In 2017 Hackers abound and we are all aware of it. However be aware that during the holiday season hackers are extra giving…of phishing attempts, malware, and Trojans, which all help them steal from you or your favorite retailer due to our laziness and lack of knowledge. Below are a list of a dirty dozen things to look out for as we enter the holiday shopping season.
- How and where you get online is important.
- Turns out some choices are better than others. Plugging into a wired network is usually safer than using wireless. Shopping online from your known home or work network is also a better choice than the airport of local coffee shop. Unless you are very sure who has provided the wireless network do not connect. In addition, one must realize that an “open” or wifi hotspot is almost uses null authentication, which means there is no encryption. You can still do this if you follow the following 11 guidelines, but why take the chance unless you need to.
- What are you exposing?
- If you are in a public place, always lock the screen when you step away. Even when you are actively using your device be aware that anyone is close proximity can attempt to shoulder surf and gain your sensitive information.
- What apps are you using?
- Whether you use an app for purchasing, for coupons or comparing prices make sure it is legitimate before downloading.
- What online sites are you using?
- The same logic applies for any e-commerce site you utilize. Make sure it is legitimate before visiting. Also make sure that app download sites are legitimate and not loading a virus on your device.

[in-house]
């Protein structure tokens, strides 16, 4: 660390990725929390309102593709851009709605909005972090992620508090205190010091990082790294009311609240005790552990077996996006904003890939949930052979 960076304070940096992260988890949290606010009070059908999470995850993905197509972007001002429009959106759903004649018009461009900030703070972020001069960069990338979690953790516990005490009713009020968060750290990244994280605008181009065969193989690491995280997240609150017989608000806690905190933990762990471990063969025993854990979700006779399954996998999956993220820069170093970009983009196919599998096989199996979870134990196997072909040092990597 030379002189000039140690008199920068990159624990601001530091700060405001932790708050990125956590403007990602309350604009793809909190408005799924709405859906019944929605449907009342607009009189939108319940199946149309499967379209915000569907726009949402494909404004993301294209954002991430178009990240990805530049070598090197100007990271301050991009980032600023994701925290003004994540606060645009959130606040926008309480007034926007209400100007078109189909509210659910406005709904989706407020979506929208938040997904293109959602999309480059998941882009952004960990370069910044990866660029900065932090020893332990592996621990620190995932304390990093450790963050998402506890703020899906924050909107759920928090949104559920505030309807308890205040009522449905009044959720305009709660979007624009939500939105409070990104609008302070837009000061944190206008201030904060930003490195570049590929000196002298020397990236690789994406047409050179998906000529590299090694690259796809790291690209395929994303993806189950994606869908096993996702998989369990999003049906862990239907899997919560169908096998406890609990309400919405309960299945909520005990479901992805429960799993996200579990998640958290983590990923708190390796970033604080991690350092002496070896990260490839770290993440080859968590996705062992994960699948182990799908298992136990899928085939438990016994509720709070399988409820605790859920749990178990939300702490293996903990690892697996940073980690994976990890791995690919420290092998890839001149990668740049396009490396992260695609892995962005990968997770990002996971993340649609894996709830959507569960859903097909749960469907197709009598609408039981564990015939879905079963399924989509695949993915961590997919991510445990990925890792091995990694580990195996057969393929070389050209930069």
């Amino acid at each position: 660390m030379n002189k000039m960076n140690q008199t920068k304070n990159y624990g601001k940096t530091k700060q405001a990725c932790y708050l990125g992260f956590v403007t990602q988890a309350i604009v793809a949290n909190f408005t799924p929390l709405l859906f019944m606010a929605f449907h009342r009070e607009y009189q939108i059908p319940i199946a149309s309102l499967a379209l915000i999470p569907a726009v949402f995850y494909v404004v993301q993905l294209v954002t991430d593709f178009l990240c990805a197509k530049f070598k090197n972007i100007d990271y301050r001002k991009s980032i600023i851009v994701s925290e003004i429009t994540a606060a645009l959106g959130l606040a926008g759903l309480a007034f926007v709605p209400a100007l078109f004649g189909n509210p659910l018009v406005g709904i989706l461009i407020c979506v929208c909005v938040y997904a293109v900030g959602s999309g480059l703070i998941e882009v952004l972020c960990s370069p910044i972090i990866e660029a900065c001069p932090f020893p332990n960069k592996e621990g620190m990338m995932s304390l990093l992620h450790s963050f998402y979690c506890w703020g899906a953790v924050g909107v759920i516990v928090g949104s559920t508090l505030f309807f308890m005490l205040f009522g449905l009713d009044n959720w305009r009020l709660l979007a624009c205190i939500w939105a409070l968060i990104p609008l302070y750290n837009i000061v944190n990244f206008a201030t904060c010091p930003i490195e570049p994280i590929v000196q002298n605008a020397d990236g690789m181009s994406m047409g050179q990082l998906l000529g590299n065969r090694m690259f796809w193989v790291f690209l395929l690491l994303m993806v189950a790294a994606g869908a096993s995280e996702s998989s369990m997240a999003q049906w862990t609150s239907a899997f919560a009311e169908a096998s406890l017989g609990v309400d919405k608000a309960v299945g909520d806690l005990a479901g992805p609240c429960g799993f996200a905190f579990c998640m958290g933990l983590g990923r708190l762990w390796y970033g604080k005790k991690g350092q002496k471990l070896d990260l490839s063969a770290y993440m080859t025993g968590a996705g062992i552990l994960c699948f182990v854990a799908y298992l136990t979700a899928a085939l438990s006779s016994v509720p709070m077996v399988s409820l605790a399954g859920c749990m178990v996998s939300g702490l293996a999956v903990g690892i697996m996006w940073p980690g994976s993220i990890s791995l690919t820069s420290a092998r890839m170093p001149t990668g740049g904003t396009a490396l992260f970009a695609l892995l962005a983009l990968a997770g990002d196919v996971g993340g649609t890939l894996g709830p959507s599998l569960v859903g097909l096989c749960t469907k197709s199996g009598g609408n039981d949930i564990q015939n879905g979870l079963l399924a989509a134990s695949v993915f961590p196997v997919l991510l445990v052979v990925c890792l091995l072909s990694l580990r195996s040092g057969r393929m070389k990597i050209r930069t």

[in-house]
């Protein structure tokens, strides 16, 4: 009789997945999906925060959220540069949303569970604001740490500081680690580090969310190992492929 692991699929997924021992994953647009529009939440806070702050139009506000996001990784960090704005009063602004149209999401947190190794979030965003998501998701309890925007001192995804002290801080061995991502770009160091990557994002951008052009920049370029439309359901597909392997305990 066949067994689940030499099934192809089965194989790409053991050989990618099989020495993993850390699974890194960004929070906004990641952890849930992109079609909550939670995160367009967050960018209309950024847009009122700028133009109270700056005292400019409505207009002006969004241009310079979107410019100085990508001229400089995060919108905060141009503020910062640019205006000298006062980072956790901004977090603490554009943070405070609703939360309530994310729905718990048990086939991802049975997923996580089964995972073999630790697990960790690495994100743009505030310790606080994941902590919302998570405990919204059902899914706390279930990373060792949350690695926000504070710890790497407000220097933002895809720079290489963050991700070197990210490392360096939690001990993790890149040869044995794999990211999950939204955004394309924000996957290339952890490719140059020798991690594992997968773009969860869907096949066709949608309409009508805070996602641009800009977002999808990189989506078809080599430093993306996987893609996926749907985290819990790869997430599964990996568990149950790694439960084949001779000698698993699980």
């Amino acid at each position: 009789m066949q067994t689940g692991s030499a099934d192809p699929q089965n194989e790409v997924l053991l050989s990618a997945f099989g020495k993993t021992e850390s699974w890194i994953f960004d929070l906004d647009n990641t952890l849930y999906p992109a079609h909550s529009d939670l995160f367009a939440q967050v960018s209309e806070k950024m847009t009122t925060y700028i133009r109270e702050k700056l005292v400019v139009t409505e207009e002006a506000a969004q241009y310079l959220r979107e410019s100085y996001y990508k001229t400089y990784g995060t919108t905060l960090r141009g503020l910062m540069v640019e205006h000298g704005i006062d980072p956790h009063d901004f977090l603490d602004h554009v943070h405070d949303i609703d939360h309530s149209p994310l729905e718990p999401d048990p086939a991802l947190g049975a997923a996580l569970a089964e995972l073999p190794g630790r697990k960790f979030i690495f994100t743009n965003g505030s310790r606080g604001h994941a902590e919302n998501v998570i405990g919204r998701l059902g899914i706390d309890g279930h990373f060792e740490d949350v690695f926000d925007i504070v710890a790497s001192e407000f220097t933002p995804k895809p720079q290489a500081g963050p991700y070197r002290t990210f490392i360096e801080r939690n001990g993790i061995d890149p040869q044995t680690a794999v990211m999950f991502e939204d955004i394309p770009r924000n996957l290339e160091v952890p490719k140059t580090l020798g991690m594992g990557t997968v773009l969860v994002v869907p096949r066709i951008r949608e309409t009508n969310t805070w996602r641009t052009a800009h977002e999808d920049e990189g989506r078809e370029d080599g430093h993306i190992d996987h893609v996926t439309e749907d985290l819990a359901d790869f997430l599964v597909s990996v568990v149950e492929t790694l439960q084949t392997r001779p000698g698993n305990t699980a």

- Does your device have security software installed?
- Use anti-malware and other security software on all of your devices from which you shop and buy. This applies to mobile devices as well.
- Does the ecommerce site using secure communications
- Any time you are making purchases online be sure that the website is utilizing SSL. Look for the look in the address bar and the https:// as the protocol prefix to the website address. This will help encrypt your personal credit information.
- Watch what you type.
- There are “typo squatters” out there waiting for you to fat finger a legitimate website address and steal your important information
- Watch what you click.
- Do not just click on something because it seems viable. You might get holiday cards, but before clicking look at the URL and who is sending it to you.
- Passwords are more important than you think.
- Make sure that you use strong passwords always (mixed case alpha-numeric-symbolic). Also, use unique passwords for each account to keep a nefarious entity from running through all your accounts.
- Is your refrigerator secure?
- Nowadays everything is connected to the Internet, if these devices have weak passwords they become a potential attack source.
- Never store your Credit Card number online.
- We will just repeat this….NEVER STORE YOUR CREDIT CARD INFORMATION ONLINE.
- Beware of package delivery notices.
- This is another common ploy during the holidays. Many of us would just assume that this is legitimate because it is the season to give (and receive).
- If it seems too good to be true…
- …It is too good to be true. Always check a seller’s details, reviews, and ratings.
Have fun and shop safely. Happy Holidays from CCSI.
Author Bio: John Busso is a Senior Network Engineer/Mobility Specialist at CCSI. He has almost 20 years experience providing secure voice and data solutions. John has been a Subject Matter Expert for Enterprise Mobile Solutions such as Guest WiFi and BYOD, providing vision for diverse clients.
John has been an Adjunct Professor and trainer. He holds numerous Industry certifications, including CISSP CWNP, CCNP, ACMP and ITIL. His experience includes working with retail, TNL-Couriers, DC’s and Airports, Healthcare, Education, DOD, Local Government, Financial, Non-Profit-Public WiFi, Entertainment and Hospitality industries. His expertise is in mobility, security, WLAN, WAN, LAN, VoWiFi, RFID, RTLS, WIPS, WIDS, DAS, licensed/unlicensed PTP and PTMP networks. Connect with John on Twitter via @JohnBusso.
The post How the Grinch (and his band of hackers) stole Christmas appeared first on CCSI.
This is a Security Bloggers Network syndicated blog post authored by John Busso. Read the original post at: CCSI